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Public Culture 14.3 (2002) 493-513



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Empowerment Money:
The World Bank, Non-Governmental Organizations, and the Value of Culture in Egypt

Julia Elyachar


With the antiglobalization protests in Washington, D.C., in April 2000, the term globalization took a new turn on its slippery discursive slope. First surfacing on the pages of the financial and business press in the 1970s, globalization developed into the catchword of a highly successful neoliberal agenda that asserted the inevitable refiguring of state regulatory regimes to increase the profitability of global financial capital. 1 From these origins in the world of business and finance, the term spread throughout academia, including the fields of anthropology and cultural studies. 2 But with the rise of the antiglobalization movement [End Page 493] and, in particular, the highly successful protests in Seattle and Washington, D.C., the term globalization achieved a different kind of status. It became not only the keyword of the broadest protest movement at the turn of the millennium but, additionally, a signifier of all that was good and all that is bad in the postcommunist era.

In the discussion that emerged in the press immediately following the Washington protests, globalization became a metaphor for development as well. 3 In fact, development itself often appeared to be the focus of these discussions rather than any set of conditions usually designated as globalization. By the end of April 2000, development as critiqued by anthropologists and others since the 1980s had evidently been given a discursive burial. 4 No one wanted to defend development anymore—not even the World Bank. [End Page 494]

Indeed, the president of the World Bank, James Wolfensohn, defended his policies against the antiglobalization protestors by insisting that he, too, was against development. "We," he said, "are way ahead of the protestors." 5 To prove his point, he cited charts to illustrate the decline of development lending for large projects at the bank and the parallel rise of so-called microloans, that is, very small loans to individuals selling goods in the marketplace, often in the Third World. 6 What are we to think when the president of the World Bank attempts to prove himself more radical about development than the radicals? Or when he espouses the critique of development as the foundational tenet of a new development policy? And how, in all this, do microloans function as the inverse of development?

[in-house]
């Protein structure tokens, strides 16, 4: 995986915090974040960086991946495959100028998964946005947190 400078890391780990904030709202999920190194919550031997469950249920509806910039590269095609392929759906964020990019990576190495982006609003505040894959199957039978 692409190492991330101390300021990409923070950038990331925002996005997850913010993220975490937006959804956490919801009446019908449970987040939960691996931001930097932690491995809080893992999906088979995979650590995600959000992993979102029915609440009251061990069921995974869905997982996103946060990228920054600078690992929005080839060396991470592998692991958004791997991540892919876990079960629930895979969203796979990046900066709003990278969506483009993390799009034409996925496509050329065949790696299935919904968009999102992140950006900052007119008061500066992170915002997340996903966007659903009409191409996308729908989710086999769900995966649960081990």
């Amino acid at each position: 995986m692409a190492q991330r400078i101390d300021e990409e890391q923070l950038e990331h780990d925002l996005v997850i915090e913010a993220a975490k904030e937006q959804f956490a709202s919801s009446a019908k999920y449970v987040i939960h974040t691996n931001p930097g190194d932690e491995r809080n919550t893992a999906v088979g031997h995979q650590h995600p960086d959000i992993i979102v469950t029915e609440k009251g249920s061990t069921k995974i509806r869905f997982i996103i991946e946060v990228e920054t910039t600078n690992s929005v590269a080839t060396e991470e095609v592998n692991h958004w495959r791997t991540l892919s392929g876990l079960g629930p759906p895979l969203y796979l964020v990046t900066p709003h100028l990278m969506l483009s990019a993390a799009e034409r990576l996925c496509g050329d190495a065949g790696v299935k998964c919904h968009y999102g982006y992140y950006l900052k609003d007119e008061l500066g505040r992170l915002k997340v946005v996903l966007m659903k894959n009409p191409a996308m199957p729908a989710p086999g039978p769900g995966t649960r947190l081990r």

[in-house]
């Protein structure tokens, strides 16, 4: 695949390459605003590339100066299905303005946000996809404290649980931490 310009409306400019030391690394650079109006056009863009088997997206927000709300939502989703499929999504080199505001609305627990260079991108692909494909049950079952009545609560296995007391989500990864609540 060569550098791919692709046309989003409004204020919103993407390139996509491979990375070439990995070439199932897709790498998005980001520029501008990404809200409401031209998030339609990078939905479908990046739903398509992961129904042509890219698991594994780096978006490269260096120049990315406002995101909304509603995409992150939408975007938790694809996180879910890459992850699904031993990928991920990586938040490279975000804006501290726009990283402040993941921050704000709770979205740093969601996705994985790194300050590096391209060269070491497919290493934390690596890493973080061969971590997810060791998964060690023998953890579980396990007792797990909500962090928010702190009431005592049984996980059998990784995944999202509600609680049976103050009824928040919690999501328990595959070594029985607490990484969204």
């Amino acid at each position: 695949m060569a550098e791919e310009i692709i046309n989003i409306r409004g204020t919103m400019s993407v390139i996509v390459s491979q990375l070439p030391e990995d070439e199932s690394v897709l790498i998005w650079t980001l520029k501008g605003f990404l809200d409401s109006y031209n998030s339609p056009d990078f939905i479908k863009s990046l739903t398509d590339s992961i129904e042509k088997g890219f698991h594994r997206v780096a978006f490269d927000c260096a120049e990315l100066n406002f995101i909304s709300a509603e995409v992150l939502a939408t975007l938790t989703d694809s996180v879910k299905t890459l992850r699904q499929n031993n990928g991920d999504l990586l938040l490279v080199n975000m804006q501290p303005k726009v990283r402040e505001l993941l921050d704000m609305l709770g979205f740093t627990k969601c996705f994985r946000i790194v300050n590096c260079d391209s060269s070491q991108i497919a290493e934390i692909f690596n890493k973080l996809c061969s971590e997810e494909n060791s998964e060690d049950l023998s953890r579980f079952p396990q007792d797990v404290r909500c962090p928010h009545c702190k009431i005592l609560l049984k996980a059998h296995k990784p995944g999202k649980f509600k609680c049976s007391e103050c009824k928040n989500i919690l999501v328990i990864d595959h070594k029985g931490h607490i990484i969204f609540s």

Developing Antidevelopment; Economizing the People

According to Andrea Durbin, director of Friends of the Earth USA, "the rhetoric of the [World Bank] has changed in the last five years. . . . But the practice hasn't." 7 Durbin is both right and wrong. Voices against the old orthodoxy can still be fired or pressured to quit. 8 Enforcement of structural adjustment policies (SAPs) does not seem, on the surface of things, to have changed much. But inside the doors of the World Bank, the people that many would like to empower have been the subject of intense scrutiny—and development support—for some years now. Since the 1980s, the World Bank has been doing a lot to seek out and empower the people whom critics see as its victims.

Readers might be surprised to learn the extent to which development institutions, particularly in their search to empower, have embraced antidevelopment as their praxis. This new tendency can be observed in training programs linked to microlending schemes funded by the World Bank and other development agencies. [End Page 495] For example, the training programs I attended in Cairo in 1995, organized by USAID for "community NGO leaders," taught only respect for the hidden entrepreneurial qualities of the Third World poor—especially women. An exercise on financial management described the dilemmas of a woman in Peru (the organizers didn't have time, they apologetically explained, to make up new worksheets with Arabic names put in) whose husband had been downsized from a public sector job. Thus he was now free, like the proletariat of old, to join his wife in her more entrepreneurial project of selling food on the street...

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Additional Information

ISSN
1527-8018
Print ISSN
0899-2363
Pages
pp. 493-513
Launched on MUSE
2002-09-01
Open Access
No
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